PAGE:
Thank you for your reply, what I mean by constant supply is that the envelope is specific and defined. It doesnt change.
 
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This post no longer is fun for the non-engineers
I was worried a little bout that and why I tired to uplevel it a little. ;) I dont begrudge the conversation but you are correct deserves its own thread. However I want to specifically thank those that have taken the time to provide info. That is not a small lift.
 

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I was only kidding and merely pointing out I have not a clue what is being said haha
So let's see if we can pull out of this quagmire something that doesn't require technical expertise and is significant in terms of this thread's subject (the configurator) and may be significant to a prospective buyer. The thing that grabs me is the question, asked many posts back, as to whether the production Rvians will be able to charge at a 300 kW rate. Scaringe has promised that it will and he has proven to be a man of his word and therefore I expect that we will have 300 kW charging.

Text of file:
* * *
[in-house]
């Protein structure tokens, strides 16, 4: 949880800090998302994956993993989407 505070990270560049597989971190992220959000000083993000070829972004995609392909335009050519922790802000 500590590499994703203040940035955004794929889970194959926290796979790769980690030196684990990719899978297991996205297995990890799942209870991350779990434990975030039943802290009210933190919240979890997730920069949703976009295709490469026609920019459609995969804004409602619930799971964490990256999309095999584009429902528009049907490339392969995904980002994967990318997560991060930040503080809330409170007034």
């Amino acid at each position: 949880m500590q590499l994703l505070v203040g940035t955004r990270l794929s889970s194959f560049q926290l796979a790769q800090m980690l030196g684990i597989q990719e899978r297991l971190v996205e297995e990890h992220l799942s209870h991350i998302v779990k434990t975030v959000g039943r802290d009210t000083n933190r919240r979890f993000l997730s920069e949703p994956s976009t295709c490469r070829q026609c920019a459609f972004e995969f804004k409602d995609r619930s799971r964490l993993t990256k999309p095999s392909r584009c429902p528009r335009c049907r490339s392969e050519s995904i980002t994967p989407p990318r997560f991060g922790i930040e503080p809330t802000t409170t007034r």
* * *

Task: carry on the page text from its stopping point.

The question was asked because the truck is a 400 V truck. To be able to charge at 300 kW it has to be able to use a 920 V charger (the EA 350 kW units) and that implies that the production trucks will have to implement a battery pack modification which, it is presumed, is not installed in the pre production models. We only know of this modifiction because Rivian filed a patent application for it last year.

It is a significant question because if this mod is not installed we will be limited to 200 kW charging (even at an EA 350 kW charger) which is 2/3 of what we'd get with the patch and the implication of that is that charging time will increase by 50%. A half hour charge at 300 kW will take 45 minutes at 200 kW.